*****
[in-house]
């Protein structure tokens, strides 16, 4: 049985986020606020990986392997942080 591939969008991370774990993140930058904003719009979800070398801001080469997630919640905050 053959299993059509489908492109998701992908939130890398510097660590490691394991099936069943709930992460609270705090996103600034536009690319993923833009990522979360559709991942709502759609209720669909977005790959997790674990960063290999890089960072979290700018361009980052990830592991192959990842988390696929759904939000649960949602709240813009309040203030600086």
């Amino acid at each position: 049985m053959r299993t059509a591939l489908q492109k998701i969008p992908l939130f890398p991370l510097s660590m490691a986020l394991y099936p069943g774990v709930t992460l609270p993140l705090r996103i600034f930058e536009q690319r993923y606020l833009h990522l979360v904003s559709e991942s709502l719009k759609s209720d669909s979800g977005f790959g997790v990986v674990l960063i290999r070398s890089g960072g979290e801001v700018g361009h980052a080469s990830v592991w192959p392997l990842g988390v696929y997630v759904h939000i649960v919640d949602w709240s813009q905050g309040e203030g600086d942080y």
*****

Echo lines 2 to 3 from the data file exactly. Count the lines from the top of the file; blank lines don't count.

């Protein structure tokens, strides 16, 4: 049985986020606020990986392997942080 591939969008991370774990993140930058904003719009979800070398801001080469997630919640905050 053959299993059509489908492109998701992908939130890398510097660590490691394991099936069943709930992460609270705090996103600034536009690319993923833009990522979360559709991942709502759609209720669909977005790959997790674990960063290999890089960072979290700018361009980052990830592991192959990842988390696929759904939000649960949602709240813009309040203030600086």
């Amino acid at each position: 049985m053959r299993t059509a591939l489908q492109k998701i969008p992908l939130f890398p991370l510097s660590m490691a986020l394991y099936p069943g774990v709930t992460l609270p993140l705090r996103i600034f930058e536009q690319r993923y606020l833009h990522l979360v904003s559709e991942s709502l719009k759609s209720d669909s979800g977005f790959g997790v990986v674990l960063i290999r070398s890089g960072g979290e801001v700018g361009h980052a080469s990830v592991w192959p392997l990842g988390v696929y997630v759904h939000i649960v919640d949602w709240s813009q905050g309040e203030g600086d942080y």